Sample Design for Group-Randomized Trials

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Sample Design for Group-Randomized Trials. Howard S. Bloom Chief Social Scientist MDRC Prepared for the IES/NCER Summer Research Training Institute held at Northwestern University on July 27, 2010. Today we will examine . Sample size determinants Precision requirements Sample allocation

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### Sample Design for Group-Randomized Trials

Howard S. Bloom

Chief Social Scientist

MDRC

Prepared for the IES/NCER Summer Research Training Institute held at Northwestern University on July 27, 2010.

Today we will examine
• Sample size determinants
• Precision requirements
• Sample allocation
• Matching and blocking
• Subgroup analyses
• Generalizing findings for sites and blocks
• Using two-level data for three-level situations

### Part I:

The Basics

Statistical properties of group-randomized impact estimators

Unbiased estimates

Yij = a+B0Tj+ej+eij

E(b0) = B0

Less precise estimates

VAR(eij) = s2

VAR(ej) = t2

r = t2/(t2+s2)

Design Effect(for a given total number of individuals)

______________________________________

IntraclassIndividuals per Group (n)

Correlation (r) 10 50 500

• 0.01 1.04 1.22 2.48
• 0.05 1.20 1.86 5.09
• 0.10 1.38 2.43 7.13
• _____________________________________
Sample design parameters
• Number of randomized groups (J)
• Number of individuals per randomized group (n)
• Proportion of groups randomized to program status (P)
Reporting precision
• A minimum detectable effect (MDE) is the smallest true effect that has a “good chance” of being found to be statistically significant.
• We typically define an MDE as the smallest true effect that has 80 percent power for a two-tailed test of statistical significance at the 0.05 level.
• An MDE is reported in natural units whereas a minimum detectable effect size (MDES) is reported in units of standard deviations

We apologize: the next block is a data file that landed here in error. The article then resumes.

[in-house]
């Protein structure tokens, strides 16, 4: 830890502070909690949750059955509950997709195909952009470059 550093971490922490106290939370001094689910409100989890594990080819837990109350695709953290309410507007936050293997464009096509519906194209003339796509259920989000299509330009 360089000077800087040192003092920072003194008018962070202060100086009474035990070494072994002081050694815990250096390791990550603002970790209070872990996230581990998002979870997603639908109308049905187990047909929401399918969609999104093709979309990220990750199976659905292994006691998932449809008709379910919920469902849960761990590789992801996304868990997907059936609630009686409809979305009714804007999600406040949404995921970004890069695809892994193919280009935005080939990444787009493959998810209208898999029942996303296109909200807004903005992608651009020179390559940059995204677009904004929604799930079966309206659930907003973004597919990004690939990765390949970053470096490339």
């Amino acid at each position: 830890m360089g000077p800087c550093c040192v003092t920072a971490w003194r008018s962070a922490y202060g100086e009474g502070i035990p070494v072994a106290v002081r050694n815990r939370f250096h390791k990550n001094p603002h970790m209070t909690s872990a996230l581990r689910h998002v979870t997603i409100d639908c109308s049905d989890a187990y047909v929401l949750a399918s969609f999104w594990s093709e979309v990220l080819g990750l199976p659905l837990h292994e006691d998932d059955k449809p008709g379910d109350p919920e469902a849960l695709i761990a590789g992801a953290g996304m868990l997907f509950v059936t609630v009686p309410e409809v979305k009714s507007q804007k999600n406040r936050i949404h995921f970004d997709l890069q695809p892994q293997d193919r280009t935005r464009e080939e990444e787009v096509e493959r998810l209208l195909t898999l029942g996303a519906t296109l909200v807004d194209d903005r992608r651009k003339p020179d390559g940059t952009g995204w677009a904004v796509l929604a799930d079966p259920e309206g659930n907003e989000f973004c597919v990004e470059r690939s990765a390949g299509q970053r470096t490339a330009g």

Minimum Detectable Effect SizesFor a Group-Randomized Design with r = 0.05 and no Covariates

___________________________________

Randomized Individuals per Group (n)

Groups (J) 10 50 500

10 0.77 0.53 0.46

20 0.50 0.35 0.30

40 0.35 0.24 0.21

120 0.20 0.14 0.12

___________________________________

Implications for sample design
• It is extremely important to randomize an adequate number of groups.
• It is often far less important how many individuals per group you have.

### Part II

Determining required precision

When assessing how much precision is needed:

• Program benefits
• Program costs
• Existing outcome differences
• Past program performance
Effect Size Gospel According to Cohen and Lipsey

Cohen Lipsey

(speculative) (empirical)

_______________________________________________

Small = 0.2s Small = 0.15s

Medium = 0.5s Medium = 0.45s

Large = 0.8s Large = 0.90s

Five-year impacts of the Tennessee class-size experiment

Treatment:

13-17 versus 22-26 students per class

Effect sizes:

0.11s to 0.22s for reading and math

Findings are summarized from Nye, Barbara, Larry V. Hedges and Spyros Konstantopoulos (1999) “The Long-Term Effects of Small Classes: A Five-Year Follow-up of the Tennessee Class Size Experiment,” Educational Evaluation and Policy Analysis, Vol. 21, No. 2: 127-142.

### Annual reading and math growth

Transition Effect Size Effect Size

----------------------------------------------------------------

K - 1 1.52 1.14

1 - 2 0.97 1.03

2 - 3 0.60 0.89

3 - 4 0.36 0.52

4 - 5 0.40 0.56

5 - 6 0.32 0.41

6 - 7 0.23 0.30

7 - 8 0.26 0.32

8 - 9 0.24 0.22

9 - 10 0.19 0.25

10 - 11 0.19 0.14

11 - 12 0.06 0.01

-------------------------------------------------------------------------------------------------

Based on work in progress using documentation on the national norming samples for the CAT5, SAT9, Terra Nova CTBS, Gates MacGinitie (for reading only), MAT8, Terra Nova CAT, and SAT10. 95% confidence intervals range in reading from +/- .03 to .15 and in math from +/- .03 to .22

Performance gap between “average” (50th percentile) and “weak” (10th percentile) schools

Source: District I outcomes are based on ITBS scaled scores, District II on SAT 9 scaled scores, District III on MAT NCE scores, and District IV on SAT 8 NCE scores.

Source: U.S. Department of Education, Institute of Education Sciences, National Center for Education Statistics, National Assessment of Educational Progress (NAEP), 2002 Reading Assessment and 2000 Mathematics Assessment.

### Part III

The ABCs of Sample Allocation

Sample allocation alternatives

Balanced allocation

• maximizes precision for a given sample size;
• maximizes robustness to distributional assumptions.

Unbalanced allocation

• precision erodes slowly with imbalance for a given sample size
• imbalance can facilitate a larger sample
• Imbalance can facilitate randomization
Variance relationships for the program and control groups
• Equal variances: when the program does not affect the outcome variance.
• Unequal variances: when the program does affect the outcome variance.